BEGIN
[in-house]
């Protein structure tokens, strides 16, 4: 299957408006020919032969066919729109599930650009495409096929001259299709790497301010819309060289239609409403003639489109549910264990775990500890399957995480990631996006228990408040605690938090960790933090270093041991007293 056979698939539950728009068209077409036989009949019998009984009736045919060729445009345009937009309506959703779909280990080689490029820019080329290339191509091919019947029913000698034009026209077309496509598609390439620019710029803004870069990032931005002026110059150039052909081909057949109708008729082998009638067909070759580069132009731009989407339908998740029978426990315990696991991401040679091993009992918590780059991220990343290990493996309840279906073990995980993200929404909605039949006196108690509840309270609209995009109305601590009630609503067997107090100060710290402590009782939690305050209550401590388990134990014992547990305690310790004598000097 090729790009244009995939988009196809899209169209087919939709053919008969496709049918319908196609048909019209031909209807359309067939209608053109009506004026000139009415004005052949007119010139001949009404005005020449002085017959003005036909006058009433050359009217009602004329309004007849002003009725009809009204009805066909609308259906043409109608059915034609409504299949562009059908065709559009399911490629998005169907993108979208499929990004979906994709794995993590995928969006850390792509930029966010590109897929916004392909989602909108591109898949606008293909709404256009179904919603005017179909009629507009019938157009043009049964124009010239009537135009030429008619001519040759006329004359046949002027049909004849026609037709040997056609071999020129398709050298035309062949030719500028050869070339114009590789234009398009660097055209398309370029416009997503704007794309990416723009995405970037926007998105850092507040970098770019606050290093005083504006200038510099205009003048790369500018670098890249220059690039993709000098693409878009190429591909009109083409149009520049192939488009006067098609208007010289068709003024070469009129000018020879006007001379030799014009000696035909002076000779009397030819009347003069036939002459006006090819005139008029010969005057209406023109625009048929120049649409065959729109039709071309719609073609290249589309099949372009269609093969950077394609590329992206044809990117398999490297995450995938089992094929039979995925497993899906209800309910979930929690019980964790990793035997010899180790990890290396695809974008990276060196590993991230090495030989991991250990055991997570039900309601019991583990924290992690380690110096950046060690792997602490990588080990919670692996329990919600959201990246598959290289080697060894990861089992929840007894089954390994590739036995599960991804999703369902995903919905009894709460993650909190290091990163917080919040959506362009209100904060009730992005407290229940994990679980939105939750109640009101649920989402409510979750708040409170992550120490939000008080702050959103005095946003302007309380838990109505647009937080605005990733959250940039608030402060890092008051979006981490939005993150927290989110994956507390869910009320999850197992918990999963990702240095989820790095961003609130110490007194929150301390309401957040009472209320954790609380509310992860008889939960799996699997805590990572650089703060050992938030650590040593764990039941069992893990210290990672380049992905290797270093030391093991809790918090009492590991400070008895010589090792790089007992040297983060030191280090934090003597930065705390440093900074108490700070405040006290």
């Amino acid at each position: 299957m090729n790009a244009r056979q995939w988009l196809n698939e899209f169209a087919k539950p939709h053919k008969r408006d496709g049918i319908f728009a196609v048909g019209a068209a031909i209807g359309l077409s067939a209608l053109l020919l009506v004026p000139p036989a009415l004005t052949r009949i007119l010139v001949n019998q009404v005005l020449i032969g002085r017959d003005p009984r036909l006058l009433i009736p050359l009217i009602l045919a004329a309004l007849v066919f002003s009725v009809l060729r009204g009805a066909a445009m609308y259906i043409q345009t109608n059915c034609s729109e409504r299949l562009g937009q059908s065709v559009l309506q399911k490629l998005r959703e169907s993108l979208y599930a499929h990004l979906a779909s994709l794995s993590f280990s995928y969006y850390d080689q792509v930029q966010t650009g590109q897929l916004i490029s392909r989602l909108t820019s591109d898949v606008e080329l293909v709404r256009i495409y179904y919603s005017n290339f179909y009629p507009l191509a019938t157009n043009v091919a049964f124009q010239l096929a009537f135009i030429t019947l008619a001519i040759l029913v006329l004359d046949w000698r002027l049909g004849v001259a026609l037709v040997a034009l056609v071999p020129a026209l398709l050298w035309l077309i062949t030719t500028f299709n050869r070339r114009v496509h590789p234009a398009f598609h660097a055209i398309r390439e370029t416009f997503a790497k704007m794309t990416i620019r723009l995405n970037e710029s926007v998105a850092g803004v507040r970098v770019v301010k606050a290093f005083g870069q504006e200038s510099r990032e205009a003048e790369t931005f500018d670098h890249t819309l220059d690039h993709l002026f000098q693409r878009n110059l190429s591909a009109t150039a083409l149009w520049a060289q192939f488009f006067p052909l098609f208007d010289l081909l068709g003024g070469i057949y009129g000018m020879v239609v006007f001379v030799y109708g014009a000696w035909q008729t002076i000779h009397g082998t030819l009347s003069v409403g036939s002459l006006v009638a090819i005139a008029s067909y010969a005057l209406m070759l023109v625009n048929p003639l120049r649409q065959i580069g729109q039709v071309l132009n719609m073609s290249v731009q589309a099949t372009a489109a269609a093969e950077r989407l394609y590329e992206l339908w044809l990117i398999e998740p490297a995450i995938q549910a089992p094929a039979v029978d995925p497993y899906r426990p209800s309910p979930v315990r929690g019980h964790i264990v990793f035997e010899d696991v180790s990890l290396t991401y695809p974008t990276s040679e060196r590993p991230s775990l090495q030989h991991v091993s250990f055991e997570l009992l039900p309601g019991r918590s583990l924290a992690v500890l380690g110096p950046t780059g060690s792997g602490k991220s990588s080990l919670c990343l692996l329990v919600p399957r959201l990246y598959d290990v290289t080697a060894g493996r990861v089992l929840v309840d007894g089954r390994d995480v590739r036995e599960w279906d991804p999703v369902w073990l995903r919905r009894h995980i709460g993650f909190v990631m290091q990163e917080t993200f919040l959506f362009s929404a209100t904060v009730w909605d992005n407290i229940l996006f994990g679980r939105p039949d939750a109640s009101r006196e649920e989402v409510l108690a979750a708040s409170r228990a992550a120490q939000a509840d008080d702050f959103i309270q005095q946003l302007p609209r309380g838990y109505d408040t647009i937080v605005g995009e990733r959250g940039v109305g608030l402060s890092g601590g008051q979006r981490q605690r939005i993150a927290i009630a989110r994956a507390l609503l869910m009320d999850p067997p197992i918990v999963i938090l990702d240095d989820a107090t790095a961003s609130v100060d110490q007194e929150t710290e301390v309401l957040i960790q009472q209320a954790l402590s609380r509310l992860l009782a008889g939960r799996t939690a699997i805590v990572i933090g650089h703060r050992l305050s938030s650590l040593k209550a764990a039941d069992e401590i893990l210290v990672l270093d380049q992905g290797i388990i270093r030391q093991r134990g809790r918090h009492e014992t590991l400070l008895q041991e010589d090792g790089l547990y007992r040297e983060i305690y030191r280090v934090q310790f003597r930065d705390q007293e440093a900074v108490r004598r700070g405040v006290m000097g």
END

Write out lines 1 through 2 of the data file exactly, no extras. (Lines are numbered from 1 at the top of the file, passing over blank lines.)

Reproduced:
[in-house]
């Protein structure tokens, strides 16, 4: 299957408006020919032969066919729109599930650009495409096929001259299709790497301010819309060289239609409403003639489109549910264990775990500890399957995480990631996006228990408040605690938090960790933090270093041991007293 056979698939539950728009068209077409036989009949019998009984009736045919060729445009345009937009309506959703779909280990080689490029820019080329290339191509091919019947029913000698034009026209077309496509598609390439620019710029803004870069990032931005002026110059150039052909081909057949109708008729082998009638067909070759580069132009731009989407339908998740029978426990315990696991991401040679091993009992918590780059991220990343290990493996309840279906073990995980993200929404909605039949006196108690509840309270609209995009109305601590009630609503067997107090100060710290402590009782939690305050209550401590388990134990014992547990305690310790004598000097 090729790009244009995939988009196809899209169209087919939709053919008969496709049918319908196609048909019209031909209807359309067939209608053109009506004026000139009415004005052949007119010139001949009404005005020449002085017959003005036909006058009433050359009217009602004329309004007849002003009725009809009204009805066909609308259906043409109608059915034609409504299949562009059908065709559009399911490629998005169907993108979208499929990004979906994709794995993590995928969006850390792509930029966010590109897929916004392909989602909108591109898949606008293909709404256009179904919603005017179909009629507009019938157009043009049964124009010239009537135009030429008619001519040759006329004359046949002027049909004849026609037709040997056609071999020129398709050298035309062949030719500028050869070339114009590789234009398009660097055209398309370029416009997503704007794309990416723009995405970037926007998105850092507040970098770019606050290093005083504006200038510099205009003048790369500018670098890249220059690039993709000098693409878009190429591909009109083409149009520049192939488009006067098609208007010289068709003024070469009129000018020879006007001379030799014009000696035909002076000779009397030819009347003069036939002459006006090819005139008029010969005057209406023109625009048929120049649409065959729109039709071309719609073609290249589309099949372009269609093969950077394609590329992206044809990117398999490297995450995938089992094929039979995925497993899906209800309910979930929690019980964790990793035997010899180790990890290396695809974008990276060196590993991230090495030989991991250990055991997570039900309601019991583990924290992690380690110096950046060690792997602490990588080990919670692996329990919600959201990246598959290289080697060894990861089992929840007894089954390994590739036995599960991804999703369902995903919905009894709460993650909190290091990163917080919040959506362009209100904060009730992005407290229940994990679980939105939750109640009101649920989402409510979750708040409170992550120490939000008080702050959103005095946003302007309380838990109505647009937080605005990733959250940039608030402060890092008051979006981490939005993150927290989110994956507390869910009320999850197992918990999963990702240095989820790095961003609130110490007194929150301390309401957040009472209320954790609380509310992860008889939960799996699997805590990572650089703060050992938030650590040593764990039941069992893990210290990672380049992905290797270093030391093991809790918090009492590991400070008895010589090792790089007992040297983060030191280090934090003597930065705390440093900074108490700070405040006290």